After all of that, the player will be happy to get to something more familiar. They have a small farm which, as is always the case, is in a bit of a mess. And so begins the process of clearing the ground in order to plant seeds, water them and watch them grow before selling them for cash. Play starts with a limited menu of seeds to grow, but it doesn’t take long before the player is making more money through growing more exotic produce. At this point, it is all fairly standard stuff. The player has to manage their time between sowing, watering and harvesting while still finding time to go and talk to all of the locals, building up relationships. Things can get more complex, through the player using fertilisers and the such to improve their yield, and there are plenty of other quite subdued activities to take part in, from the occasional festival or event, to a nice spot of fishing. It is all quite quaint.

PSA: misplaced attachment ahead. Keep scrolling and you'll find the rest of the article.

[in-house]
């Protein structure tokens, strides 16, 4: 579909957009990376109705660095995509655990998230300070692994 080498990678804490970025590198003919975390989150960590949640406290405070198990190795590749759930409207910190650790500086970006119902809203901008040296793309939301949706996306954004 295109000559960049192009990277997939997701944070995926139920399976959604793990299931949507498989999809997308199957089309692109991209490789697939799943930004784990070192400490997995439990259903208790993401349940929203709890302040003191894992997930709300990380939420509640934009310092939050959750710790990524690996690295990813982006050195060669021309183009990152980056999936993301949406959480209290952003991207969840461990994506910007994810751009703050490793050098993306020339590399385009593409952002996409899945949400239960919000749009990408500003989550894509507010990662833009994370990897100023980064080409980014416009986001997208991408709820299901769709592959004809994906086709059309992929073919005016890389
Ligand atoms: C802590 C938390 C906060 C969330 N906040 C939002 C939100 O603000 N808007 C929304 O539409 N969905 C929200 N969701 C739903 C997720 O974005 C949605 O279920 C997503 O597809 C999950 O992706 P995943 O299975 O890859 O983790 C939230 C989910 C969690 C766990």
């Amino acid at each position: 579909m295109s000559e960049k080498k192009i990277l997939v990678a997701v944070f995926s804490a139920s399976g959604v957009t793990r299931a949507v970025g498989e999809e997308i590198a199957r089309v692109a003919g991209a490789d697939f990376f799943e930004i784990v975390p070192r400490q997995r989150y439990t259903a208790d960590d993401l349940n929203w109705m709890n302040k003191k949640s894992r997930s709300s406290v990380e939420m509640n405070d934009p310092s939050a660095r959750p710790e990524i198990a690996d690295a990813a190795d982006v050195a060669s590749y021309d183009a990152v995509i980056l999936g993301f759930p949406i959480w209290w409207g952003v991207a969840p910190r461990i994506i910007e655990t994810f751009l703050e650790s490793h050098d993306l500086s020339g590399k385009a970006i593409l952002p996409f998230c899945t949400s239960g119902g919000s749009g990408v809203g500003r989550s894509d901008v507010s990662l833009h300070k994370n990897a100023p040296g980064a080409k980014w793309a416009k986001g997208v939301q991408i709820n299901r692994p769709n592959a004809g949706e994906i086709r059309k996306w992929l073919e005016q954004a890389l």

Building up relationships with the other townsfolk is an important part of the game. Aside from the various jobs they may ask the player to do, simply interacting with them as much as possible will bring all manner of interesting conversations, all of which can change depending on so many factors, including the weather. It does give the town a wonderfully alive feeling. With that said, the personalities of the townsfolk can be a little lacking, with many of them simply following the usual stereotypes that players would expect in such a game. Still, as is customary, the player can build up relationships and even choose to get married, should they so wish, which leads to all manner of other activities. The reality is that making friends brings more benefits than just potential marriage, as the player may like some company while they fight monsters.